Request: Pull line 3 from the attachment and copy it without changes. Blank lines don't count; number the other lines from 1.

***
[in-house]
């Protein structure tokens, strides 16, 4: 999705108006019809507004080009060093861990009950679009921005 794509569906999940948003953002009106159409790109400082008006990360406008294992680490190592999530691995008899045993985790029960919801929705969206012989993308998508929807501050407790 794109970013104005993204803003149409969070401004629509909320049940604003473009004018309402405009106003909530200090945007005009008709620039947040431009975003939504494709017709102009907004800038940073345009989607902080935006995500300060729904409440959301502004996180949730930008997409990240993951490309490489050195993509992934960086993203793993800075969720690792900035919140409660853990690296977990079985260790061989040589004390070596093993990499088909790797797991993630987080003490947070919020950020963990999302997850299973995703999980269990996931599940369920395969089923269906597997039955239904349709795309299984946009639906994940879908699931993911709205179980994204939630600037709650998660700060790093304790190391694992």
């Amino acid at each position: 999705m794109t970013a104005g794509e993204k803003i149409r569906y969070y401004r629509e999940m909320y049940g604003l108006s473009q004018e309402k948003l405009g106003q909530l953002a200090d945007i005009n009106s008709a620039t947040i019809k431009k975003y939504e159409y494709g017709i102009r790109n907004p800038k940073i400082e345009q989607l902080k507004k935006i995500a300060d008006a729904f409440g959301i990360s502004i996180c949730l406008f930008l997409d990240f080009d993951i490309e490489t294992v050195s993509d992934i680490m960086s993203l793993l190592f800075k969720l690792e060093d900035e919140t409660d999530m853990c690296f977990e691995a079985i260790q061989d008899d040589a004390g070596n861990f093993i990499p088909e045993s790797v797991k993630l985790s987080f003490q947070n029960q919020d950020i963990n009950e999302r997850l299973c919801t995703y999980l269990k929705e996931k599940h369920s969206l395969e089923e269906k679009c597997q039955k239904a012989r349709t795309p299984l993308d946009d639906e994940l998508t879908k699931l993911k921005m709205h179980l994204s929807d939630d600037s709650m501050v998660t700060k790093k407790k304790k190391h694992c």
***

């Amino acid at each position: 999705m794109t970013a104005g794509e993204k803003i149409r569906y969070y401004r629509e999940m909320y049940g604003l108006s473009q004018e309402k948003l405009g106003q909530l953002a200090d945007i005009n009106s008709a620039t947040i019809k431009k975003y939504e159409y494709g017709i102009r790109n907004p800038k940073i400082e345009q989607l902080k507004k935006i995500a300060d008006a729904f409440g959301i990360s502004i996180c949730l406008f930008l997409d990240f080009d993951i490309e490489t294992v050195s993509d992934i680490m960086s993203l793993l190592f800075k969720l690792e060093d900035e919140t409660d999530m853990c690296f977990e691995a079985i260790q061989d008899d040589a004390g070596n861990f093993i990499p088909e045993s790797v797991k993630l985790s987080f003490q947070n029960q919020d950020i963990n009950e999302r997850l299973c919801t995703y999980l269990k929705e996931k599940h369920s969206l395969e089923e269906k679009c597997q039955k239904a012989r349709t795309p299984l993308d946009d639906e994940l998508t879908k699931l993911k921005m709205h179980l994204s929807d939630d600037s709650m501050v998660t700060k790093k407790k304790k190391h694992c």